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This is probably why Netflix canceled 1899

Published Jan 3rd, 2023 11:02PM EST
1899 on Netflix
Image: Netflix

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For 1899 fans, disappointed that Netflix has abruptly canceled their show despite it staying on the streamer’s global Top 10 chart for weeks, were the signs actually there all along?

Netflix rarely confirms show cancellations itself, and rarer still (to the point of being non-existent) does it publicly justify those decisions. In the case of 1899, everyone learned the news via an Instagram post from series co-creator Baran bo Odar, who didn’t share much in the way of detail: “With a heavy heart we have to tell you that 1899 will not be renewed. We would have loved to finish this incredible journey with a second and third season as we did with ‘Dark.’ But sometimes things don’t turn out the way you planned. That’s life.”

1899 canceled: Why?

The main reason this cancellation took so many people by surprise is the clear data associated with the show. After only its first four days of streaming availability back in mid-November, for example, 1899 had already racked up so many hours viewed — more than 79 million, to be exact — that it debuted as the streaming giant’s #2 show in the world, just behind The Crown: Season 5.

1899 went on to remain on Netflix’s global Top 10 chart for a full month following its release, a feat it was able to achieve by racking up tens of millions of hours viewed. But keep in mind, those numbers that Netflix shares for the shows that make it onto the Top 10 chart are in the aggregate. They tell you how many people overall watched a show, but they don’t tell you how many people actually made it all the way through a series versus the ones who sampled it, decided they don’t like it, and quickly moved on.

Before we get into that, though, let’s take a look at the overall numbers from Netflix itself:

  • 1899’s first appearance on the streamer’s Top 10 English-language shows chart came during the week of November 17-20. At that point, 1899’s hours viewed totaled 79.2 million. (Note: The show debuted on November 17, so that total reflects only four days’ of viewership during Week 1.) At that point, the show was also #2 in the world.
  • 1899’s second week on the Top 10 chart (which was actually the show’s first full week on the chart) came during the November 21-27 period. Hours viewed: 87.8 million. Ranking? Still #2 in the world.
  • The show’s third week on the chart is when a worrisome trend starts to manifest itself. Hours viewed plummeted at that point to a mere 44.6 million, though the show was ranked yet again as #2 in the world on Netflix.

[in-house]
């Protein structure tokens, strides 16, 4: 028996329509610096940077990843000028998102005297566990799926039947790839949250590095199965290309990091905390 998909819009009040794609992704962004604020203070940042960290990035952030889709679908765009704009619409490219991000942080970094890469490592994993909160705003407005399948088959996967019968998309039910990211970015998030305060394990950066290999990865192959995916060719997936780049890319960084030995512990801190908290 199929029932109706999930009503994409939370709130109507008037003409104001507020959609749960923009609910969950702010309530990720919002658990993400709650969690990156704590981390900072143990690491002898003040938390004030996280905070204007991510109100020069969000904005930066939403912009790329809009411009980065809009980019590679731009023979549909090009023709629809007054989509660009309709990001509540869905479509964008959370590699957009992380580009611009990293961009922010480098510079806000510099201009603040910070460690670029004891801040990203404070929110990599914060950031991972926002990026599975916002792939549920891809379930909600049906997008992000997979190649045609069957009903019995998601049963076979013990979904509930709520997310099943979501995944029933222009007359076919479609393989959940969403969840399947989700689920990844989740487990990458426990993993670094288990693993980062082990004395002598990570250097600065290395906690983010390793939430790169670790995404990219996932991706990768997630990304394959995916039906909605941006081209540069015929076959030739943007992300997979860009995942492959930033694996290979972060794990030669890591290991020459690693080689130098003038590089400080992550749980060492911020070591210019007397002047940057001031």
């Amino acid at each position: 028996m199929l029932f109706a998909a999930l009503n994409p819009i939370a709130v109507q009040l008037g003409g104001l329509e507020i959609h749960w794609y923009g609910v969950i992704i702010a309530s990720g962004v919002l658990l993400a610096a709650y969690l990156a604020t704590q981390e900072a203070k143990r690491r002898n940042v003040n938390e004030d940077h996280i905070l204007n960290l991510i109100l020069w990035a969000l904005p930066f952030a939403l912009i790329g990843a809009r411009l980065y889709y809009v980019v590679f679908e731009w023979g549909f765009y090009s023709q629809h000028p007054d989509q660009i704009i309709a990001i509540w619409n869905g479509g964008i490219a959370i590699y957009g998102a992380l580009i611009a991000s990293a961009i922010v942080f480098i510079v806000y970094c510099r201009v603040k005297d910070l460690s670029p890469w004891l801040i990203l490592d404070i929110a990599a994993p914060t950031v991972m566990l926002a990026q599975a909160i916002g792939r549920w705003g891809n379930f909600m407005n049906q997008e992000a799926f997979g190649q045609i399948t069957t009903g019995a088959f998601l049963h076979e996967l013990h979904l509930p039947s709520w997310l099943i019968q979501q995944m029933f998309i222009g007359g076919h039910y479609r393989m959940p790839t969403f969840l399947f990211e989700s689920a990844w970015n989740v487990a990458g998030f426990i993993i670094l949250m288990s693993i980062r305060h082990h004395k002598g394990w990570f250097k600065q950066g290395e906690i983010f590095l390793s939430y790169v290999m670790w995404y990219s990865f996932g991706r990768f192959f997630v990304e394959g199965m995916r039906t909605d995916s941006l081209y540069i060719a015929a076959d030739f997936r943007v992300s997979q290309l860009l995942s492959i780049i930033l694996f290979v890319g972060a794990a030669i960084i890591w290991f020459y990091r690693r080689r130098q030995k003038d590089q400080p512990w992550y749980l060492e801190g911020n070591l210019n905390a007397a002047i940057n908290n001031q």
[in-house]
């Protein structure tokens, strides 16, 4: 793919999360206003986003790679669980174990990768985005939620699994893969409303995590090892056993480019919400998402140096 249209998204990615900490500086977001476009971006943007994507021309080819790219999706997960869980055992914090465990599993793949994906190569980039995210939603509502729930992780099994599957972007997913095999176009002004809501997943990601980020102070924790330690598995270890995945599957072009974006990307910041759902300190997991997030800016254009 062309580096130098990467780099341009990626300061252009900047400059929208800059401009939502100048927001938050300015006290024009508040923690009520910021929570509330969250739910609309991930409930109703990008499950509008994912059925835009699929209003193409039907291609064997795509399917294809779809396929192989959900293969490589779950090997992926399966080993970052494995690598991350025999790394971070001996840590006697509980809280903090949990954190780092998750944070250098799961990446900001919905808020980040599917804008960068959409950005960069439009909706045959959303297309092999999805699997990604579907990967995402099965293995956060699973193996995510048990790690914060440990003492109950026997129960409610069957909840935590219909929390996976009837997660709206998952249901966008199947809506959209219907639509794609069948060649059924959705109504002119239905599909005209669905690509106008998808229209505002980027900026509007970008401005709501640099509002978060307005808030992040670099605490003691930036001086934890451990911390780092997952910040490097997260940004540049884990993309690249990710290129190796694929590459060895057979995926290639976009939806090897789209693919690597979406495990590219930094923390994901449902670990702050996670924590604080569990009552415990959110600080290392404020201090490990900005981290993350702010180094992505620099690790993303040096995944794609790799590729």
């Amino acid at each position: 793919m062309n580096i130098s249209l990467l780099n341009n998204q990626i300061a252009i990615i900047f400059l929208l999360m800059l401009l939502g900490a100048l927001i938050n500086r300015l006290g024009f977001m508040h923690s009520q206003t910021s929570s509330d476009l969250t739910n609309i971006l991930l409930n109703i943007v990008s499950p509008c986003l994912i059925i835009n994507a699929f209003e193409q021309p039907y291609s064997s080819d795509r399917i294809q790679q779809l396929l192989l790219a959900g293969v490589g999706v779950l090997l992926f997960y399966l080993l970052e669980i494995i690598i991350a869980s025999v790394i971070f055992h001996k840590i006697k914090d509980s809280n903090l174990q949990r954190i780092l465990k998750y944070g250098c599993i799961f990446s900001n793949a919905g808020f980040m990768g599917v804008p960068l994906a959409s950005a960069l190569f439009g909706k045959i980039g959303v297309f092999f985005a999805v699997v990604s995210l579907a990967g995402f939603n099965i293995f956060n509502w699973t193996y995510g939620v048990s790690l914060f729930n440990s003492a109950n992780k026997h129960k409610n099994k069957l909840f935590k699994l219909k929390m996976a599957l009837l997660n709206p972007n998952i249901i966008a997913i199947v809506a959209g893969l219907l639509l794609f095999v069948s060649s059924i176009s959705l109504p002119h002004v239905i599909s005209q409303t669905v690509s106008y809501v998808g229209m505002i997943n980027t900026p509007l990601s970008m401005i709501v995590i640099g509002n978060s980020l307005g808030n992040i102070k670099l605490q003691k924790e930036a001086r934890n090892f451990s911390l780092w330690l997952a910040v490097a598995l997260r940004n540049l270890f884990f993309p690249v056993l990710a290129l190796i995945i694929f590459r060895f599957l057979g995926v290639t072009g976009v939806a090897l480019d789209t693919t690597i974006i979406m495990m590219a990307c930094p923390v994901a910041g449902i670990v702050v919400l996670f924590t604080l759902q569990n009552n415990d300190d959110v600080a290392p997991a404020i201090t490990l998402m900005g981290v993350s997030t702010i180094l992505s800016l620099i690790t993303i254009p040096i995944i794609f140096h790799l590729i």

• The week after that, 1899’s fourth week on the ranking? Another precipitous decline: Now, just 27.5 million hours viewed, with the show slipping down to #4 in the world.

The completion rate is probably to blame

Long story short: Couple the rapid drop-off in the aggregate viewership figures with third-party data suggesting that 1899’s competition rates were pretty atrocious, and you definitely have the recipe for a looming cancellation.

1899 on Netflix
Actor Andreas Pietschmann, shown in the Netflix series “1899.” Image source: Netflix

UK-based digital analytics company Digital i, for example, has found that Episodes 1 and 2 of the show saw a big drop-off in viewership, with preliminary data (h/t What’s On Netflix) also suggesting that something like a third of viewers made it all the way through the series.

If that’s true, then 1899’s cancellation should absolutely come as no surprise. Indeed, one of the worst signals you as a viewer can send to Netflix — more so than not sampling a show at all — is to try it, get busy or bored, and then take your time coming back to it within the show’s first month of streaming availability. For better or worse, Netflix sees that as a sign that — whoa, this show totally turned you off. We might need to pump the brakes on this one…

The moral of the story: If you love something on Netflix, binge that new release as fast as you can in its first month on the service. Or don’t be surprised when the “Save this show” petitions and #cancelNetflix hashtags start flying.

Andy Meek Trending News Editor

Andy Meek is a reporter based in Memphis who has covered media, entertainment, and culture for over 20 years. His work has appeared in outlets including The Guardian, Forbes, and The Financial Times, and he’s written for BGR since 2015. Andy's coverage includes technology and entertainment, and he has a particular interest in all things streaming.

Over the years, he’s interviewed legendary figures in entertainment and tech that range from Stan Lee to John McAfee, Peter Thiel, and Reed Hastings.